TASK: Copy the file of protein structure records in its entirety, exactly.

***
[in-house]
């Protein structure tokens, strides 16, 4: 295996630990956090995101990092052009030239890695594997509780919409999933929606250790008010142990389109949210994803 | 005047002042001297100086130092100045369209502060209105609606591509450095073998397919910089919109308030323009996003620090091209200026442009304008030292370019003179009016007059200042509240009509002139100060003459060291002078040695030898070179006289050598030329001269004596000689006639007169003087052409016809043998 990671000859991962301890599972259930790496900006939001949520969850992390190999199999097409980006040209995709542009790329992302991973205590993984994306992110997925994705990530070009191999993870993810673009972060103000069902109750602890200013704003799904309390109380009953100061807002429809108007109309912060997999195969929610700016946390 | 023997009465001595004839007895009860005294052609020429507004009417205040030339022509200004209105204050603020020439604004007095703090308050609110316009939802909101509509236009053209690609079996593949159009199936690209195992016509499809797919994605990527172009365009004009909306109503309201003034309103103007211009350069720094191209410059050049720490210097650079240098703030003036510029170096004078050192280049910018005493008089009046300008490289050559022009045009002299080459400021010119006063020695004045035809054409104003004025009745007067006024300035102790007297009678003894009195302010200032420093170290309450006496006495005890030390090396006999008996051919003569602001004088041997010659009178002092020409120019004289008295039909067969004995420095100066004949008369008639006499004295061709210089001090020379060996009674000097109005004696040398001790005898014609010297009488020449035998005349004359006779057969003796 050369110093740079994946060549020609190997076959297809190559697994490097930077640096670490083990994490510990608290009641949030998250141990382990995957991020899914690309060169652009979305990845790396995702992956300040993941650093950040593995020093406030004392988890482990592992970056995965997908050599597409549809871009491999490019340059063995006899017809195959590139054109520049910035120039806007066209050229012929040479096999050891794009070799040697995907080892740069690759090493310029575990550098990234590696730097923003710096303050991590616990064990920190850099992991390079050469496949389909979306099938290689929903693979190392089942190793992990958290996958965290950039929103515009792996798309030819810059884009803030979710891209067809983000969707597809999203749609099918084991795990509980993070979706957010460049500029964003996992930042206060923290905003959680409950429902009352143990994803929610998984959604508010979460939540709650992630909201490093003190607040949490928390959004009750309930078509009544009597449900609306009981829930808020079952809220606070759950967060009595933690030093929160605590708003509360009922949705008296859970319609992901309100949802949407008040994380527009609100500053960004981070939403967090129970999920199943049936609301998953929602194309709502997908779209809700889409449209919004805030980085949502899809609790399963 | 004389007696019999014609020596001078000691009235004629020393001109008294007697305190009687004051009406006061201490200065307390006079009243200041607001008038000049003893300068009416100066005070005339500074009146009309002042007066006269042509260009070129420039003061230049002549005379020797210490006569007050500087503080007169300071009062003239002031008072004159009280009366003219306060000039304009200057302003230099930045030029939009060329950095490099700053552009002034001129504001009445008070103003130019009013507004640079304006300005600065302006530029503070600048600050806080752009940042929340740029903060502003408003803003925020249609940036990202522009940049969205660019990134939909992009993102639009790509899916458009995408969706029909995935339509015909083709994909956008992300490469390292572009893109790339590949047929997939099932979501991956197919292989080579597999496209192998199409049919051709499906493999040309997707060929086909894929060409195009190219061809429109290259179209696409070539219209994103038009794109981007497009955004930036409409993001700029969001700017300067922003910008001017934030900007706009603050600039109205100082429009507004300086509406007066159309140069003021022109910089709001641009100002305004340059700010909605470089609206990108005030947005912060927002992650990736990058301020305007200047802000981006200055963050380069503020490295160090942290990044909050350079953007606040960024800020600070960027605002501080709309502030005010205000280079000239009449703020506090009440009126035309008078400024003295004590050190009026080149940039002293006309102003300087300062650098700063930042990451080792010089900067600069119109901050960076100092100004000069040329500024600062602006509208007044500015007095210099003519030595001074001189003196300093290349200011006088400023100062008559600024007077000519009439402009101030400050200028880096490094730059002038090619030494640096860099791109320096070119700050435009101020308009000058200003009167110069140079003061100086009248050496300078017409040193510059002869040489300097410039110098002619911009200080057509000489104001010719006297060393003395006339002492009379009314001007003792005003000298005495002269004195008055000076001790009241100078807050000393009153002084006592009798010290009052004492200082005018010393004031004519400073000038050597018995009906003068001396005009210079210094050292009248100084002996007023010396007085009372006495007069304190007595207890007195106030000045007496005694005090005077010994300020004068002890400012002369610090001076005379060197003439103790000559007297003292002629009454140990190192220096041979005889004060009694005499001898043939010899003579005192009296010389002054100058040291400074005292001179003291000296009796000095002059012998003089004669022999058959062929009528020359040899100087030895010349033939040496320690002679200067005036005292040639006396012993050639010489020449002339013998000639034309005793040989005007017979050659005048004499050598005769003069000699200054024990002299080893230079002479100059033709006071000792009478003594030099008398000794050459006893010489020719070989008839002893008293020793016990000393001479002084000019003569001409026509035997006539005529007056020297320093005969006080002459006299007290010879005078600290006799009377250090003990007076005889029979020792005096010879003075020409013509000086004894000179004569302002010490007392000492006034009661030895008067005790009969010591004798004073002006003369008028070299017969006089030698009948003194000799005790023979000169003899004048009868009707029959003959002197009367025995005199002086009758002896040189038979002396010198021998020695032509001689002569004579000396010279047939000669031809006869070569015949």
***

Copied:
[in-house]
């Protein structure tokens, strides 16, 4: 295996630990956090995101990092052009030239890695594997509780919409999933929606250790008010142990389109949210994803 | 005047002042001297100086130092100045369209502060209105609606591509450095073998397919910089919109308030323009996003620090091209200026442009304008030292370019003179009016007059200042509240009509002139100060003459060291002078040695030898070179006289050598030329001269004596000689006639007169003087052409016809043998 990671000859991962301890599972259930790496900006939001949520969850992390190999199999097409980006040209995709542009790329992302991973205590993984994306992110997925994705990530070009191999993870993810673009972060103000069902109750602890200013704003799904309390109380009953100061807002429809108007109309912060997999195969929610700016946390 | 023997009465001595004839007895009860005294052609020429507004009417205040030339022509200004209105204050603020020439604004007095703090308050609110316009939802909101509509236009053209690609079996593949159009199936690209195992016509499809797919994605990527172009365009004009909306109503309201003034309103103007211009350069720094191209410059050049720490210097650079240098703030003036510029170096004078050192280049910018005493008089009046300008490289050559022009045009002299080459400021010119006063020695004045035809054409104003004025009745007067006024300035102790007297009678003894009195302010200032420093170290309450006496006495005890030390090396006999008996051919003569602001004088041997010659009178002092020409120019004289008295039909067969004995420095100066004949008369008639006499004295061709210089001090020379060996009674000097109005004696040398001790005898014609010297009488020449035998005349004359006779057969003796 050369110093740079994946060549020609190997076959297809190559697994490097930077640096670490083990994490510990608290009641949030998250141990382990995957991020899914690309060169652009979305990845790396995702992956300040993941650093950040593995020093406030004392988890482990592992970056995965997908050599597409549809871009491999490019340059063995006899017809195959590139054109520049910035120039806007066209050229012929040479096999050891794009070799040697995907080892740069690759090493310029575990550098990234590696730097923003710096303050991590616990064990920190850099992991390079050469496949389909979306099938290689929903693979190392089942190793992990958290996958965290950039929103515009792996798309030819810059884009803030979710891209067809983000969707597809999203749609099918084991795990509980993070979706957010460049500029964003996992930042206060923290905003959680409950429902009352143990994803929610998984959604508010979460939540709650992630909201490093003190607040949490928390959004009750309930078509009544009597449900609306009981829930808020079952809220606070759950967060009595933690030093929160605590708003509360009922949705008296859970319609992901309100949802949407008040994380527009609100500053960004981070939403967090129970999920199943049936609301998953929602194309709502997908779209809700889409449209919004805030980085949502899809609790399963 | 004389007696019999014609020596001078000691009235004629020393001109008294007697305190009687004051009406006061201490200065307390006079009243200041607001008038000049003893300068009416100066005070005339500074009146009309002042007066006269042509260009070129420039003061230049002549005379020797210490006569007050500087503080007169300071009062003239002031008072004159009280009366003219306060000039304009200057302003230099930045030029939009060329950095490099700053552009002034001129504001009445008070103003130019009013507004640079304006300005600065302006530029503070600048600050806080752009940042929340740029903060502003408003803003925020249609940036990202522009940049969205660019990134939909992009993102639009790509899916458009995408969706029909995935339509015909083709994909956008992300490469390292572009893109790339590949047929997939099932979501991956197919292989080579597999496209192998199409049919051709499906493999040309997707060929086909894929060409195009190219061809429109290259179209696409070539219209994103038009794109981007497009955004930036409409993001700029969001700017300067922003910008001017934030900007706009603050600039109205100082429009507004300086509406007066159309140069003021022109910089709001641009100002305004340059700010909605470089609206990108005030947005912060927002992650990736990058301020305007200047802000981006200055963050380069503020490295160090942290990044909050350079953007606040960024800020600070960027605002501080709309502030005010205000280079000239009449703020506090009440009126035309008078400024003295004590050190009026080149940039002293006309102003300087300062650098700063930042990451080792010089900067600069119109901050960076100092100004000069040329500024600062602006509208007044500015007095210099003519030595001074001189003196300093290349200011006088400023100062008559600024007077000519009439402009101030400050200028880096490094730059002038090619030494640096860099791109320096070119700050435009101020308009000058200003009167110069140079003061100086009248050496300078017409040193510059002869040489300097410039110098002619911009200080057509000489104001010719006297060393003395006339002492009379009314001007003792005003000298005495002269004195008055000076001790009241100078807050000393009153002084006592009798010290009052004492200082005018010393004031004519400073000038050597018995009906003068001396005009210079210094050292009248100084002996007023010396007085009372006495007069304190007595207890007195106030000045007496005694005090005077010994300020004068002890400012002369610090001076005379060197003439103790000559007297003292002629009454140990190192220096041979005889004060009694005499001898043939010899003579005192009296010389002054100058040291400074005292001179003291000296009796000095002059012998003089004669022999058959062929009528020359040899100087030895010349033939040496320690002679200067005036005292040639006396012993050639010489020449002339013998000639034309005793040989005007017979050659005048004499050598005769003069000699200054024990002299080893230079002479100059033709006071000792009478003594030099008398000794050459006893010489020719070989008839002893008293020793016990000393001479002084000019003569001409026509035997006539005529007056020297320093005969006080002459006299007290010879005078600290006799009377250090003990007076005889029979020792005096010879003075020409013509000086004894000179004569302002010490007392000492006034009661030895008067005790009969010591004798004073002006003369008028070299017969006089030698009948003194000799005790023979000169003899004048009868009707029959003959002197009367025995005199002086009758002896040189038979002396010198021998020695032509001689002569004579000396010279047939000669031809006869070569015949």